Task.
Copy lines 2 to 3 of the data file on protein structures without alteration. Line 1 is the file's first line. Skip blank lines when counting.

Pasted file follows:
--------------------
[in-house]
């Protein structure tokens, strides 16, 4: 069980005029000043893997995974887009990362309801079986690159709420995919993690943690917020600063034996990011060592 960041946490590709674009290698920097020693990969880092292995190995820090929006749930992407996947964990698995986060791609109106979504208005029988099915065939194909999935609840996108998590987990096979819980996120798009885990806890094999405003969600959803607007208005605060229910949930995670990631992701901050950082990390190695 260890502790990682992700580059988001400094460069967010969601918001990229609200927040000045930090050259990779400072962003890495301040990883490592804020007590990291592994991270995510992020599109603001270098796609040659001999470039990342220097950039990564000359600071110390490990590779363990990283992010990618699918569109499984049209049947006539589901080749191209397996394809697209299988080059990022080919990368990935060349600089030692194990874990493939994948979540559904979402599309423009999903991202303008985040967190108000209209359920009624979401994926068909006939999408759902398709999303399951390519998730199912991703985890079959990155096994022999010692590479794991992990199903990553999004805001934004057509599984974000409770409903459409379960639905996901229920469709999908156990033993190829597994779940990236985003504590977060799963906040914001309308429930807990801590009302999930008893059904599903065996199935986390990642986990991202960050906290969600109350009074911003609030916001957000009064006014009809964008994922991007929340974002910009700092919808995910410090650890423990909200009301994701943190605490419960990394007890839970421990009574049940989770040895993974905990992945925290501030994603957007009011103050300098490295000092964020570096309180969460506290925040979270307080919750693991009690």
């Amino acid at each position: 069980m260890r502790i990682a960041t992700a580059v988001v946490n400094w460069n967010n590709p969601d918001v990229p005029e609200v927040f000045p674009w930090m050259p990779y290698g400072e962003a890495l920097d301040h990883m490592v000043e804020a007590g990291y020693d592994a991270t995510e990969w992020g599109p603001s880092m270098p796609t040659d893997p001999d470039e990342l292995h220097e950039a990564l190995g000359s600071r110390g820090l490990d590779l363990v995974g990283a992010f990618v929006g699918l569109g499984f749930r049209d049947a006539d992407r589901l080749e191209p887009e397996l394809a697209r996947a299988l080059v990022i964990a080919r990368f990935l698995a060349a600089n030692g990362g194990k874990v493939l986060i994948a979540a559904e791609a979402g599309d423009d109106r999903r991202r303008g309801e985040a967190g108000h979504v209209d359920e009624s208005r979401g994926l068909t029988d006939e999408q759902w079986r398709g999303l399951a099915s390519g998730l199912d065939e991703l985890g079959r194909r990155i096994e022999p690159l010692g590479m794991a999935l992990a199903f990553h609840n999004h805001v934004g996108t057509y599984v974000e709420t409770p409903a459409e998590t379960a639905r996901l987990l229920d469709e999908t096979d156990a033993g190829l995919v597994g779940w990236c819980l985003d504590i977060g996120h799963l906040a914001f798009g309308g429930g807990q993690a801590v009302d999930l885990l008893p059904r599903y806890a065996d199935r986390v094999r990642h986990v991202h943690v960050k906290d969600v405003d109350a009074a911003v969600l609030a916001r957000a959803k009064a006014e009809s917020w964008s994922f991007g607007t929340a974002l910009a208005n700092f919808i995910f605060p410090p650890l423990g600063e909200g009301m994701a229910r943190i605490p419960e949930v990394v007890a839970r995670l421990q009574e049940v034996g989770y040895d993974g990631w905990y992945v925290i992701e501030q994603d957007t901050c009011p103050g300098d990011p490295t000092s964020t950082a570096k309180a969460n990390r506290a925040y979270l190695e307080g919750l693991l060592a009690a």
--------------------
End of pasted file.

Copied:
């Protein structure tokens, strides 16, 4: 069980005029000043893997995974887009990362309801079986690159709420995919993690943690917020600063034996990011060592 960041946490590709674009290698920097020693990969880092292995190995820090929006749930992407996947964990698995986060791609109106979504208005029988099915065939194909999935609840996108998590987990096979819980996120798009885990806890094999405003969600959803607007208005605060229910949930995670990631992701901050950082990390190695 260890502790990682992700580059988001400094460069967010969601918001990229609200927040000045930090050259990779400072962003890495301040990883490592804020007590990291592994991270995510992020599109603001270098796609040659001999470039990342220097950039990564000359600071110390490990590779363990990283992010990618699918569109499984049209049947006539589901080749191209397996394809697209299988080059990022080919990368990935060349600089030692194990874990493939994948979540559904979402599309423009999903991202303008985040967190108000209209359920009624979401994926068909006939999408759902398709999303399951390519998730199912991703985890079959990155096994022999010692590479794991992990199903990553999004805001934004057509599984974000409770409903459409379960639905996901229920469709999908156990033993190829597994779940990236985003504590977060799963906040914001309308429930807990801590009302999930008893059904599903065996199935986390990642986990991202960050906290969600109350009074911003609030916001957000009064006014009809964008994922991007929340974002910009700092919808995910410090650890423990909200009301994701943190605490419960990394007890839970421990009574049940989770040895993974905990992945925290501030994603957007009011103050300098490295000092964020570096309180969460506290925040979270307080919750693991009690």
């Amino acid at each position: 069980m260890r502790i990682a960041t992700a580059v988001v946490n400094w460069n967010n590709p969601d918001v990229p005029e609200v927040f000045p674009w930090m050259p990779y290698g400072e962003a890495l920097d301040h990883m490592v000043e804020a007590g990291y020693d592994a991270t995510e990969w992020g599109p603001s880092m270098p796609t040659d893997p001999d470039e990342l292995h220097e950039a990564l190995g000359s600071r110390g820090l490990d590779l363990v995974g990283a992010f990618v929006g699918l569109g499984f749930r049209d049947a006539d992407r589901l080749e191209p887009e397996l394809a697209r996947a299988l080059v990022i964990a080919r990368f990935l698995a060349a600089n030692g990362g194990k874990v493939l986060i994948a979540a559904e791609a979402g599309d423009d109106r999903r991202r303008g309801e985040a967190g108000h979504v209209d359920e009624s208005r979401g994926l068909t029988d006939e999408q759902w079986r398709g999303l399951a099915s390519g998730l199912d065939e991703l985890g079959r194909r990155i096994e022999p690159l010692g590479m794991a999935l992990a199903f990553h609840n999004h805001v934004g996108t057509y599984v974000e709420t409770p409903a459409e998590t379960a639905r996901l987990l229920d469709e999908t096979d156990a033993g190829l995919v597994g779940w990236c819980l985003d504590i977060g996120h799963l906040a914001f798009g309308g429930g807990q993690a801590v009302d999930l885990l008893p059904r599903y806890a065996d199935r986390v094999r990642h986990v991202h943690v960050k906290d969600v405003d109350a009074a911003v969600l609030a916001r957000a959803k009064a006014e009809s917020w964008s994922f991007g607007t929340a974002l910009a208005n700092f919808i995910f605060p410090p650890l423990g600063e909200g009301m994701a229910r943190i605490p419960e949930v990394v007890a839970r995670l421990q009574e049940v034996g989770y040895d993974g990631w905990y992945v925290i992701e501030q994603d957007t901050c009011p103050g300098d990011p490295t000092s964020t950082a570096k309180a969460n990390r506290a925040y979270l190695e307080g919750l693991l060592a009690a």